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Pittsburgh deputy police chief tells officers in email: 'Stop rumors. Stop whining,' in wake of Harper case

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Friday, March 29, 2013, 12:01 a.m.
 

A Pittsburgh deputy police chief says he is “troubled” by officers who are creating low morale by spreading false information about the bureau's recent problems.

“I am troubled by the response of some of our officers to the recent events that have impacted the bureau,” Deputy Chief Paul Donaldson wrote in an email obtained by the Tribune-Review.

“What is alarming to me, are those officers who are trying to destroy us from within,” he wrote. “Who spread falsehoods about fellow officers and are envious of what others have or are perceived to have.

“Stop the rumors. Stop the whining. Stop the baseless accusations. Stop the self defeating attitude,” Donaldson wrote. “You did nothing wrong and you have nothing to be ashamed of. Your friends don't need excuses and your enemies won't accept them.”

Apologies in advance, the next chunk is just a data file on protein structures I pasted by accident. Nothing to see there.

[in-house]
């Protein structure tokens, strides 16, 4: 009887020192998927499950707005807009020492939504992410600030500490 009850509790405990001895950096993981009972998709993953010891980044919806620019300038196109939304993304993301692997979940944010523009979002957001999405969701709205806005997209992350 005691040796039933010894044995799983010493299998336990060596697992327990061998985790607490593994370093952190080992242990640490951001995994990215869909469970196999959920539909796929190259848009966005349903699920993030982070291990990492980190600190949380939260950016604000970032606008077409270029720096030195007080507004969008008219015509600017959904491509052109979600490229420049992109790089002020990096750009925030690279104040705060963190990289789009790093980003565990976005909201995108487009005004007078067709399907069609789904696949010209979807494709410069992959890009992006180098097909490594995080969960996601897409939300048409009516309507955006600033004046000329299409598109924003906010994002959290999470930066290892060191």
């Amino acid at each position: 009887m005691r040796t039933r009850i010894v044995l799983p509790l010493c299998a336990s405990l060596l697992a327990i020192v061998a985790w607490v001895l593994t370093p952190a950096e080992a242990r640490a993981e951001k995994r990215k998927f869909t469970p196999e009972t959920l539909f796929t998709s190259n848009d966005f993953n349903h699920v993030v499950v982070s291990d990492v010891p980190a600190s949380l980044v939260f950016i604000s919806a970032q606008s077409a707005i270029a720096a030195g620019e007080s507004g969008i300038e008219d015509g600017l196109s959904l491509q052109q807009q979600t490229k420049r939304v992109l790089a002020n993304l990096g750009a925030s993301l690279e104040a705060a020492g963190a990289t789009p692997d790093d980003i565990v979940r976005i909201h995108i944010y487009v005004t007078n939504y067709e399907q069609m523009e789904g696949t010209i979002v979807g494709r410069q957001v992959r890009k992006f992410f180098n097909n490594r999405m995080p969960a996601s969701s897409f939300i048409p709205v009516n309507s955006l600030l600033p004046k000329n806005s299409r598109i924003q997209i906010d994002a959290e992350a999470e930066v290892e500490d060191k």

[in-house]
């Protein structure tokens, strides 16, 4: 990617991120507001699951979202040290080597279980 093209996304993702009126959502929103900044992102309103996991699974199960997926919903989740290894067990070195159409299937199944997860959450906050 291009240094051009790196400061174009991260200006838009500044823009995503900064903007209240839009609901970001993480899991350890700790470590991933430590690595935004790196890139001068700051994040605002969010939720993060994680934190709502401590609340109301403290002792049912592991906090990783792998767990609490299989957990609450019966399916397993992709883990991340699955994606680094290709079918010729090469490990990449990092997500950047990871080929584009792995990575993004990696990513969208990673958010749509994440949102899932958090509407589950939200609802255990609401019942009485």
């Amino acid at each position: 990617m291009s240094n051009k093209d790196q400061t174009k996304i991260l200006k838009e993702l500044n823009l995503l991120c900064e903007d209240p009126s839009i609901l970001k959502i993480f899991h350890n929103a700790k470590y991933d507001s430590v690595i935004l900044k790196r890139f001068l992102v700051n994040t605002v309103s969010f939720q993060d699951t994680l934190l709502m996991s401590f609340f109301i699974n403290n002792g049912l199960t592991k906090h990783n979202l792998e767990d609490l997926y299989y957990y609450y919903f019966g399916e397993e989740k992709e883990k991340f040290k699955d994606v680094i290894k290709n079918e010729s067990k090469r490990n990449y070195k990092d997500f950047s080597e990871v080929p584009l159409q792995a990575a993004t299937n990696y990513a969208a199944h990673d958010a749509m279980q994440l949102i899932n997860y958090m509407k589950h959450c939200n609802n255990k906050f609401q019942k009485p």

The “events” to which Donaldson referred in his email include the recent five-count federal indictment against former police Chief Nate Harper.

The head of the police union said Donaldson's attempt to restore morale “is long overdue.”

“I think this is the first attempt at real leadership that I've seen in a long time,” said Michael LaPorte, president of Fraternal Order of Police Fort Pitt Lodge No. 1.

LaPorte said Donaldson's email has been circulated throughout the bureau. Several officers said they received the email on Thursday afternoon but declined to comment.

Donaldson could not be reached for comment.

“I think he (Donaldson) is trying to get the rank-and-file to focus on doing their jobs instead of worrying about the problems the bureau is facing,” LaPorte said. “He realizes that a lot of the information that is going out is filled with half truths, which ends up making everybody look bad.”

Harper, 60, of Stanton Heights is accused of setting up two secret police credit-union accounts with more than $70,000 in checks and cash payments from bars, restaurants, construction firms and other businesses that hire off-duty officers.

The indictment states that Harper spent nearly $32,000 from the slush fund for “personal use” on meals, alcohol, movies, a TV, gift cards and other items. In addition to diverting public money, Harper is accused of failing to file tax returns on his six-figure salary for four years.

Tony LaRussa is a staff writer for Trib Total Media. He can be reached at 412-320-7987 or tlarussa@tribweb.com.

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